Each of these sources provides different accounts of the same event, from the point of view of various first-person narrators. There can also be multiple co-principal characters as narrator, such as in Robert A. Heinlein 's The Number of the Beast.
Simile - contrasting to seemingly unalike things to enhance the meaning of a situation or theme using like or as What happens to a dream deferred, does it dry up like a raisin in the sun Hyperbole - exaggeration I have a million things to do today.
Personification - giving non-human objects human characteristics America has thrown her hat into the ring, and will be joining forces with the British. Foot - grouping of stressed and unstressed syllables used in line or poem Iamb - unstressed syllable followed by stressed Made famous by the Shakespearian sonnet, closest to the natural rhythm of human speech How do I love thee?
The iamb stumbles through my books; trochees rush and tumble; while anapest runs like a hurrying brook; dactyls are stately and classical. Remember, though the most immediate forms of imagery are visual, strong and effective imagery can be used to invoke an emotional, sensational taste, touch, smell etc or even physical response.
Suspense - The tension that the author uses to create a feeling of discomfort about the unknown Conflict - Struggle between opposing forces. Exposition - Background information regarding the setting, characters, plot.
Point of View - pertains to who tells the story and how it is told. The point of view of a story can sometimes indirectly establish the author's intentions. Narrator - The person telling the story who may or may not be a character in the story. Second person - Narrator addresses the reader directly as though she is part of the story.
Does not assume character's perspective and is not a character in the story. The narrator reports on events and lets the reader supply the meaning. Omniscient - All-knowing narrator multiple perspectives. The narrator knows what each character is thinking and feeling, not just what they are doing throughout the story.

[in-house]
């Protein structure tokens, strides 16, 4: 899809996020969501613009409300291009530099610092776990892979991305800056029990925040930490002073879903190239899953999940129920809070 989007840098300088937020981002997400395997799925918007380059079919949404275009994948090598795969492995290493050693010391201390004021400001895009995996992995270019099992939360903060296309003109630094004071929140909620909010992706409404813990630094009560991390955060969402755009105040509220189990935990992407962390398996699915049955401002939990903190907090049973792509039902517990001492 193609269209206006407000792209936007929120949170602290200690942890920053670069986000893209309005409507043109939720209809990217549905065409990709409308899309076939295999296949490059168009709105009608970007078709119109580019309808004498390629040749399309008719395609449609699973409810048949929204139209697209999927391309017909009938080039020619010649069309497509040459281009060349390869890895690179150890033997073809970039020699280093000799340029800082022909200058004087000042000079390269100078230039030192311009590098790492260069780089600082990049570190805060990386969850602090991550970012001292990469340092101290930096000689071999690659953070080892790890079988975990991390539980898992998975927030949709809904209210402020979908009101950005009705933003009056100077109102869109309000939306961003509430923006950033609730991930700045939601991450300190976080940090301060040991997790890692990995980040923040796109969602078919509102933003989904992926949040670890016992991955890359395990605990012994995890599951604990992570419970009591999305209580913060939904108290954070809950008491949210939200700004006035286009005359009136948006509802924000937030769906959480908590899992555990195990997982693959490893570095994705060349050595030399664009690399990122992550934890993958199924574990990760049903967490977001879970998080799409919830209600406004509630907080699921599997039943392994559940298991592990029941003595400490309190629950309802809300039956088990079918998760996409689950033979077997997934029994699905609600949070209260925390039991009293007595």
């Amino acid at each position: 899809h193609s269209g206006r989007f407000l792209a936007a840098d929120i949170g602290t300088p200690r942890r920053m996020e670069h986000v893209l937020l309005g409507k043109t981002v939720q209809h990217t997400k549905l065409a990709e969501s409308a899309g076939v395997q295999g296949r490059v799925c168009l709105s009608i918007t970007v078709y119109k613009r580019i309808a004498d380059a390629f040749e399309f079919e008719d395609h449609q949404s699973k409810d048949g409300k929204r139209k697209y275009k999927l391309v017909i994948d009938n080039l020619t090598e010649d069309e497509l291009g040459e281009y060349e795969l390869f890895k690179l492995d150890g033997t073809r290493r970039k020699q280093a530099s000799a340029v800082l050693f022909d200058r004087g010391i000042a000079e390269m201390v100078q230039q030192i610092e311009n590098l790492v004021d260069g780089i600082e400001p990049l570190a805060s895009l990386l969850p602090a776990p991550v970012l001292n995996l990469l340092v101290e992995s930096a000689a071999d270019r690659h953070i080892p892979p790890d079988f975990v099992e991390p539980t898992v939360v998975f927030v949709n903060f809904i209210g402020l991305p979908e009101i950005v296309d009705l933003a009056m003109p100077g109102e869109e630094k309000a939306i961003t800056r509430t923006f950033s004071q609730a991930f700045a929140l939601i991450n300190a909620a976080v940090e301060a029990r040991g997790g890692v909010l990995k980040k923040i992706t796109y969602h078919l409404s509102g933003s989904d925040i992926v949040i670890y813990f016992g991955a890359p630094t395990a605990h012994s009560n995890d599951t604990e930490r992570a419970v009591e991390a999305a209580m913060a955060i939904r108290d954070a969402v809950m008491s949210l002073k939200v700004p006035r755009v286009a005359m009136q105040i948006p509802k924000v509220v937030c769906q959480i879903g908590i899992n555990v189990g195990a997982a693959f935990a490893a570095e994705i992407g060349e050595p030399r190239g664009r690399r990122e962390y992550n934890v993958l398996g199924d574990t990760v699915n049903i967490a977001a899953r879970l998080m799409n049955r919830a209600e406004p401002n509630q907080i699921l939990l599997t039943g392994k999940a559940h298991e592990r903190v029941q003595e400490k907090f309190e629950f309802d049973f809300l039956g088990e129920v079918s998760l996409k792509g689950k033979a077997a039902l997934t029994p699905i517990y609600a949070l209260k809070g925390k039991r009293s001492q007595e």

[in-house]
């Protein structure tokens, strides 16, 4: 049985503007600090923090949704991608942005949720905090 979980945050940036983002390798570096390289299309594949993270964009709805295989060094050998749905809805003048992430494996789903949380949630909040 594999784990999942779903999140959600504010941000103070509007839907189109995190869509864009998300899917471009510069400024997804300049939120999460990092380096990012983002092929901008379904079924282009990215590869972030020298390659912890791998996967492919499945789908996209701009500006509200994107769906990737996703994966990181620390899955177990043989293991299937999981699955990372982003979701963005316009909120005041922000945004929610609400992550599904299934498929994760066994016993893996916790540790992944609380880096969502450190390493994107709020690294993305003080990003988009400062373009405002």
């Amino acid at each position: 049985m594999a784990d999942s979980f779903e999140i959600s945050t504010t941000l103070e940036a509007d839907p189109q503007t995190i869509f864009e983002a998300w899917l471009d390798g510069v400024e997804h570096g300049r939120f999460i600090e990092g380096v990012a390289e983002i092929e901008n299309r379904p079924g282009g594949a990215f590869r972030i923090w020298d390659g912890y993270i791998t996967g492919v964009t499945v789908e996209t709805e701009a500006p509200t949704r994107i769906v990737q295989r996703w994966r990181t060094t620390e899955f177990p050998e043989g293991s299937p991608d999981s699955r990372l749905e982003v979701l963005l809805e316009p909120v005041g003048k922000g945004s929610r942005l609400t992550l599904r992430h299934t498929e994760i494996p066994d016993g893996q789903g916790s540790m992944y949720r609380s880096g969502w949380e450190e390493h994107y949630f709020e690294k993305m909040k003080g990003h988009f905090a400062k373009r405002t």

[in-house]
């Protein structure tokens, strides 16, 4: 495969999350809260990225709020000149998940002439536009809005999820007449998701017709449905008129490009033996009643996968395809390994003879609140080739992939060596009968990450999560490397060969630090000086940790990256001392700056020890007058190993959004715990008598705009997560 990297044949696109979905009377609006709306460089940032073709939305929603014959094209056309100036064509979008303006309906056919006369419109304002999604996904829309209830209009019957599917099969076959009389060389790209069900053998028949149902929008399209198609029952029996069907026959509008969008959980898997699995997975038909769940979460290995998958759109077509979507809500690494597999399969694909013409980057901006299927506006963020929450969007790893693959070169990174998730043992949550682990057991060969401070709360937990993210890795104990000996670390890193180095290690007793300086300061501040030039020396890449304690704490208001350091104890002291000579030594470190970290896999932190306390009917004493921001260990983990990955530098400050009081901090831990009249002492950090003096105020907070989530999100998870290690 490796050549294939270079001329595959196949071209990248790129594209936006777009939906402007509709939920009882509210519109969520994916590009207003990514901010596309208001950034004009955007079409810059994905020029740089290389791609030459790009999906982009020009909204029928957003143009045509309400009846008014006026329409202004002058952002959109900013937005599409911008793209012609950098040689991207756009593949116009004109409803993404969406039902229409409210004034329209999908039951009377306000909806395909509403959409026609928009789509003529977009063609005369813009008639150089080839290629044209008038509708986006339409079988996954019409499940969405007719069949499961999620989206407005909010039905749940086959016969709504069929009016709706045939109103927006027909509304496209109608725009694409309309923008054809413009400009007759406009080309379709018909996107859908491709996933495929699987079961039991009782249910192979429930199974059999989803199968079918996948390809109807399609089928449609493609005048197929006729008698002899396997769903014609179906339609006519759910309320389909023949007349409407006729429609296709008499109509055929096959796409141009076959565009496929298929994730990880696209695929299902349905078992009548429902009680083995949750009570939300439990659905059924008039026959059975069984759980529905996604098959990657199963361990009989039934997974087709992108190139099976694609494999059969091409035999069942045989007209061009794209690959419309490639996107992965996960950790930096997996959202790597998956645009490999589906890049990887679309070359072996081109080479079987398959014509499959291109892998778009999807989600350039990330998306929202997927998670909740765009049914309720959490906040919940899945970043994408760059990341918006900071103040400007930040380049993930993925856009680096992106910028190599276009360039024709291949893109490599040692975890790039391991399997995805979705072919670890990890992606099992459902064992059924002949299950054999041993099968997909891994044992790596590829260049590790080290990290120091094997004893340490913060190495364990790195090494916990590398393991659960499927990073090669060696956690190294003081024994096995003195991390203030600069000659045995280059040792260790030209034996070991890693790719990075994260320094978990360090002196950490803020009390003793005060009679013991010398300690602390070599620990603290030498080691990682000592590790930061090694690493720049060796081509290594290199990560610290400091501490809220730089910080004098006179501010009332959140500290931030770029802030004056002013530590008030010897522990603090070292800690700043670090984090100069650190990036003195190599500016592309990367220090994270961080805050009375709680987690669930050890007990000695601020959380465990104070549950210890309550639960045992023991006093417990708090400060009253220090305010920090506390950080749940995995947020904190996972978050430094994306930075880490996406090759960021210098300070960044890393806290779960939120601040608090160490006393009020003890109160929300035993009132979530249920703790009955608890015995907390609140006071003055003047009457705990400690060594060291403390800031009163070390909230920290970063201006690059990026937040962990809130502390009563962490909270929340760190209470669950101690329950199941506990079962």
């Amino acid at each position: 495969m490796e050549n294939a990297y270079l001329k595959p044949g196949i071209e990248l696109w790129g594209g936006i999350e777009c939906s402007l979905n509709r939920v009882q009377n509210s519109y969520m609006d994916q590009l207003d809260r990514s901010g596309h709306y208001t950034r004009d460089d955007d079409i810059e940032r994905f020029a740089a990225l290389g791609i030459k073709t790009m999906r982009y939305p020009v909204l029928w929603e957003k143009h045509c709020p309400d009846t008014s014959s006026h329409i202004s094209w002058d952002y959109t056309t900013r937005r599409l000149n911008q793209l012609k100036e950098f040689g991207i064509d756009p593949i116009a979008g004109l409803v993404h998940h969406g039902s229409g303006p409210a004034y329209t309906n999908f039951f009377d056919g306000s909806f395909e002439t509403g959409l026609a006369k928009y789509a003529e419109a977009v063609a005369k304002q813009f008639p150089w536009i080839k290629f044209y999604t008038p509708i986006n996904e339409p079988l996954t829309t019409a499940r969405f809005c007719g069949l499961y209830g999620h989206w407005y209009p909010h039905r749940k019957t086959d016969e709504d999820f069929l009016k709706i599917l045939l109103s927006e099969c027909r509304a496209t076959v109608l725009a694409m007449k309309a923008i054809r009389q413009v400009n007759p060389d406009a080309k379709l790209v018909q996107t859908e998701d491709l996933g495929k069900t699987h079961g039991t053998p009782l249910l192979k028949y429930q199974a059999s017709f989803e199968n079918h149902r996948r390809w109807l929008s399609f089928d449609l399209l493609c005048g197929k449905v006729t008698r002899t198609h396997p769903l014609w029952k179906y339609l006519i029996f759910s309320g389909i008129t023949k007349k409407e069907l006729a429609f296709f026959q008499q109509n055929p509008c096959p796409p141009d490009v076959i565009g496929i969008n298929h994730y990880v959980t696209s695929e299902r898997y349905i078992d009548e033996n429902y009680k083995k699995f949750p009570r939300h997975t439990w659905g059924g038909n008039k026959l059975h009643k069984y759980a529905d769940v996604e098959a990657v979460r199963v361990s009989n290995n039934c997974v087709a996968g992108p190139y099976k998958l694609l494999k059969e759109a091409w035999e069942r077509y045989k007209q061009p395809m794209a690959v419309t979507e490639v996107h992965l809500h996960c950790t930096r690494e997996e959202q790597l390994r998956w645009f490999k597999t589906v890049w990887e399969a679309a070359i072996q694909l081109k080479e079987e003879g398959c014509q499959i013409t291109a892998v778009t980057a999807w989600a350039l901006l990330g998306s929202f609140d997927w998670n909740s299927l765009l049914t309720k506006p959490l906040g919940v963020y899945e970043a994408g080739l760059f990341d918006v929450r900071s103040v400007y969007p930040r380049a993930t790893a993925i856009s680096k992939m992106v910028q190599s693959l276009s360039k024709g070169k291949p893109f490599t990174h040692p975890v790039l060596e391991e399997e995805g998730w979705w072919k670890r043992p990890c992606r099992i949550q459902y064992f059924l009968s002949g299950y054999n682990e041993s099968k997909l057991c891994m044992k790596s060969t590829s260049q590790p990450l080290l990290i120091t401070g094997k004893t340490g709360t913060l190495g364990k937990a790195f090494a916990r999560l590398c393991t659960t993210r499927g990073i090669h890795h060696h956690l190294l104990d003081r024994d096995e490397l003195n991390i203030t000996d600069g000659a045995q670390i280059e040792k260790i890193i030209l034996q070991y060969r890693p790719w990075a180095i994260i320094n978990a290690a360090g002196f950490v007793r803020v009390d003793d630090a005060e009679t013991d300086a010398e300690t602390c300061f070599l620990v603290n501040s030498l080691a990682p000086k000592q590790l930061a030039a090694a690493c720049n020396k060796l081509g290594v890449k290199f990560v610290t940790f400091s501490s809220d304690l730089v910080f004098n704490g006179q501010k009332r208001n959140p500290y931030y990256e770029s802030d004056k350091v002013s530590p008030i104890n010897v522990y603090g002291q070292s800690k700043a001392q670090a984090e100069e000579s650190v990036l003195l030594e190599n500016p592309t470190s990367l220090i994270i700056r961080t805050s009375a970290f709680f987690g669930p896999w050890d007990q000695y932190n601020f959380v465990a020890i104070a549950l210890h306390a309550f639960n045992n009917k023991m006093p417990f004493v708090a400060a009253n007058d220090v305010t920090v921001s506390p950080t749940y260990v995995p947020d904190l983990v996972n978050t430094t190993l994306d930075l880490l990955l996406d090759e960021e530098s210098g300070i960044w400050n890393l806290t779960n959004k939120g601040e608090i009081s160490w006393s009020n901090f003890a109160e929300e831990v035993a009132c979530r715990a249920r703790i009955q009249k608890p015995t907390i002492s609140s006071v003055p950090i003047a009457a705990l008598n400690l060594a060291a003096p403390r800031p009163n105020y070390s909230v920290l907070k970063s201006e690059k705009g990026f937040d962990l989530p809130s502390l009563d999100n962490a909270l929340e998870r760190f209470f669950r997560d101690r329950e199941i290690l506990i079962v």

This type of narrator usually jumps around within the text, following one character for a few pages or chapters, and then switching to another character for a few pages, chapters, etc.
Rhythm is the juxtaposition of stressed and unstressed beats in a poem, and is often used to give the reader a lens through which to move through the work. See meter and foot Setting - the place or location of the action. The setting provides the historical and cultural context for characters.
It often can symbolize the emotional state of characters. Speaker - the person delivering the poem.
Remember, a poem does not have to have a speaker, and the speaker and the poet are not necessarily one in the same. Structure fiction - The way that the writer arranges the plot of a story. Repeated elements in action, gesture, dialogue, description, as well as shifts in direction, focus, time, place, etc.
Structure poetry - The pattern of organization of a poem. For example, a Shakespearean sonnet is a line poem written in iambic pentameter.
Because the sonnet is strictly constrained, it is considered a closed or fixed form. Symbolism - when an object is meant to be representative of something or an idea greater than the object itself. Cross - representative of Christ or Christianity Bald Eagle - America or Patriotism Owl - wisdom or knowledge Yellow - implies cowardice or rot Tone - the implied attitude towards the subject of the poem.A novel is a relatively long work of narrative fiction, normally in prose, which is typically published as a book..
The entire genre has been seen as having "a continuous and comprehensive history of about two thousand years", with its origins in classical Greece and Rome, in medieval and early modern romance, and in the tradition of the Italian renaissance novella.
'A Rose for Emily' 'A Rose for Emily' by William Faulkner was published in Characterization and Character Analysis. Characterization in A Rose For Emily Related Study Materials. A Rose for Emily - "A Rose for Emily" is a wonderful short story written by William Faulkner. It begins with at the end of Miss Emily’s life and told from an unknown person who most probably would be the voice of the town.
Download-Theses Mercredi 10 juin A Rose for Emily by William Faulkner. Home / Literature / A Rose for Emily / A Rose for Emily Analysis Literary Devices in A Rose for Emily.
Symbolism, Imagery, Allegory. You probably noticed that there is no rose in the story, though we do find the word "rose" four times. Check out the first two times the word is used:When the Negro. is and in to a was not you i of it the be he his but for are this that by on at they with which she or from had we will have an what been one if would who has her.